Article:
Using the official network modules with Ansible 2.0.X

March 13, 2016

About one month ago Ansible released official core modules to work with network equipment. With Ansible 2.1 they will be included in the stable-release. Their functionality is described in the documentation. Different vendors and platforms like Cisco IOS, Cisco NX-OS, Cisco IOS-XR, Juniper JUNOS or Arista EOS are supported.

Typically there are 3 types of modules available per platform. The platform I use in this blog post will be Cisco IOS:

  • command: Run arbitrary commands on IOS devices.
  • config: Manage configuration sections.
  • template: Manage device configurations.

At the moment of writing this post there is a special network branch which includes the new Ansible network modules. The branch is called stable-2.0-network. In this post I want to show how a Cisco-switch can be managed with this new possibilites. My goal is to ensure the basic configuration of the switch (like hostname, logging, ntp, snmp…) with the help of configuration templates. As a templating system jinja2 is used. The ansible playbook ensures that the templates are used for configuring the switch, and writes the config if something changed. As an example I will create a role for common-configurations like the hostname and a role for the logging-configurations.

To get started you have to download and install Ansible with the branch stable-2.0-network:

$ git clone http://github.com/ansible/ansible.git
$ cd ansible
$ git checkout stable-2.0-network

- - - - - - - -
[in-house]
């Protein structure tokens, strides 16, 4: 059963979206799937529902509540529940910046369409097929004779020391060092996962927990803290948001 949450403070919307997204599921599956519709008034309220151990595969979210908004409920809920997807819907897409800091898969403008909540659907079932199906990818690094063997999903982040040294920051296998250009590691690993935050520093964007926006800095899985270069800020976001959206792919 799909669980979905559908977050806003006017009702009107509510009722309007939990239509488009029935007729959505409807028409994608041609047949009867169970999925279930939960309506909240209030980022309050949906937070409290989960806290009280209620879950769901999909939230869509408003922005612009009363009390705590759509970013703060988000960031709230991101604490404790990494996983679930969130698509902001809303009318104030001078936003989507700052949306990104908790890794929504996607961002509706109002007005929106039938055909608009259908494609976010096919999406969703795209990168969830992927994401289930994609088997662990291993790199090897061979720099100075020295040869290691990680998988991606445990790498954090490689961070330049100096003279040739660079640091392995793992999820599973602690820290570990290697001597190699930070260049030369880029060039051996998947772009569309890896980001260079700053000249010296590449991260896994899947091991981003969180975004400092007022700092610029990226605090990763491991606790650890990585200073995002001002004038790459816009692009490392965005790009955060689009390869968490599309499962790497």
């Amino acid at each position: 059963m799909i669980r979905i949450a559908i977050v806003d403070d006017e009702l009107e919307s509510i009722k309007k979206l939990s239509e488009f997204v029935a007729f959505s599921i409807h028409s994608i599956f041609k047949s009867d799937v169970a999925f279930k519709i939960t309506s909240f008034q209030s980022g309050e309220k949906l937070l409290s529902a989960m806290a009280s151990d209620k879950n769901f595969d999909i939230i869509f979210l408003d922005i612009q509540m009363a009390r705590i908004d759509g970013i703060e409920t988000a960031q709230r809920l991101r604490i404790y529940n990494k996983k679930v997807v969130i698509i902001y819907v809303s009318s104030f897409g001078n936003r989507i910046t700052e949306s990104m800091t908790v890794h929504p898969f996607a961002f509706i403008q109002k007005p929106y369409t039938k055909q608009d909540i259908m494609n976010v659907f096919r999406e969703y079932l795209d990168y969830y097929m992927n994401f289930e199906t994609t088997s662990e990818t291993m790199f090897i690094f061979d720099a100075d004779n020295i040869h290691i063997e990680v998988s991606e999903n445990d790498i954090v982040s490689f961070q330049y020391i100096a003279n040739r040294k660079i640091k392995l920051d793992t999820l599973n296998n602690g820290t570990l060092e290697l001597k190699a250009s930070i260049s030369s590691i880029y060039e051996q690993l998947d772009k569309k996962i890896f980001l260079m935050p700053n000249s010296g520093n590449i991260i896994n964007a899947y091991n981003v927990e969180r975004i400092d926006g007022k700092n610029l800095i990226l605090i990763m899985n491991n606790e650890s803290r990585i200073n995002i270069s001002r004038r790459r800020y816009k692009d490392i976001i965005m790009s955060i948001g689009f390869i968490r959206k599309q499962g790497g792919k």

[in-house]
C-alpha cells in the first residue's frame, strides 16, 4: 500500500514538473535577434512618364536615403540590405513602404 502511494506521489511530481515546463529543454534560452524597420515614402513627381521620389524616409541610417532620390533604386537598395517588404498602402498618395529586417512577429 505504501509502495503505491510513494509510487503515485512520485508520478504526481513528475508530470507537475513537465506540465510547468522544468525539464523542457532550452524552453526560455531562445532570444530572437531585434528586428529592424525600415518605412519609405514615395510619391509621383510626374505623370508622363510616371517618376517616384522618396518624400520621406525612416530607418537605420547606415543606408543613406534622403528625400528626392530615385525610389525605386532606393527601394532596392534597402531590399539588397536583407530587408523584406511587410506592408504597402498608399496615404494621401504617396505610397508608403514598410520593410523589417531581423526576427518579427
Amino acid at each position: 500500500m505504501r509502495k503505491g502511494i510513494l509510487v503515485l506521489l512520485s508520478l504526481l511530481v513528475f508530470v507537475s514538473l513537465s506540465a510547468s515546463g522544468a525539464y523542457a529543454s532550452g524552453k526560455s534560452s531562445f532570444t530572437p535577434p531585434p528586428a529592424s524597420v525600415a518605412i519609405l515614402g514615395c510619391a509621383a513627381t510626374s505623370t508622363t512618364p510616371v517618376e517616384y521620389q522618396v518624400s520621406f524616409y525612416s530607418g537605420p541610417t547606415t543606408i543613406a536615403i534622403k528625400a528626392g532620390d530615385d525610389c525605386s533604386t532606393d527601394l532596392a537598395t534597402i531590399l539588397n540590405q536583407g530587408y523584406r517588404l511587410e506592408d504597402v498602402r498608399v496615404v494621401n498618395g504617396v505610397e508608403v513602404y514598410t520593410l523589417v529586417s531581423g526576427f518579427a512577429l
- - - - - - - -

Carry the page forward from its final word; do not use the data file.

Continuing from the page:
$ git submodule init
$ git submodule update
$ pip uninstall ansible
$ python setup.py install
$ ansible --version
ansible 2.0.1.0 (stable-2.0-network 49f7e6a12c) last updated 2016/03/01 20:57:24 (GMT +200)
  lib/ansible/modules/core: (detached HEAD 72540d1f0c) last updated 2016/03/01 20:57:27 (GMT +200)
  lib/ansible/modules/extras: (detached HEAD 51cddf2b35) last updated 2016/03/01 20:57:28 (GMT +200)

Now we are ready to create our project structure:

$ mkdir ansible-blog-ios-network-modules
$ cd ansible-blog-ios-network-modules
$ mkdir group_vars
$ mkdir roles
$ cd roles
$ mkdir common
$ mkdir logging
$ mkdir writecfg
$ cd common
$ mkdir meta
$ mkdir tasks
$ mkdir templates
$ cd ../logging
$ mkdir meta
$ mkdir tasks
$ mkdir templates
$ cd ../writecfg
$ mkdir handlers

Next let us create the needed files.

directory-listing

This is the yaml-file we are using as initial playbook.

$ cat site.yml
- name: Ensure basic configuration of switches
  connection: local
  hosts: all
  gather_facts: false

  roles:
    - role: common
      tags: common
    - role: logging
      tags: logging

In our inventory only one device is defined for testing. In a real world scenario this can also be a dynamic inventory like the one I mentioned in my last blog post.

$ cat inventory
[all]
switch-01 device_ip=192.168.0.200

We need some variables for our configuration templates and for connecting to the device.

$ cat group_vars/all.yml
---
username: "username"
password: "password"
secret: "password"
logserver: 192.168.1.5
mgmt_vlanid: 1

The common/meta/main.yml of our common-role has the writecfg-role as a dependency. Only if the common-role changes something on the device also the writecfg-role will be called. I use this to ensure that the configuration of the devices only gets written, if there were some changes in the running-configuration.

$ cat roles/common/meta/main.yml
---
dependencies:
  - role: writecfg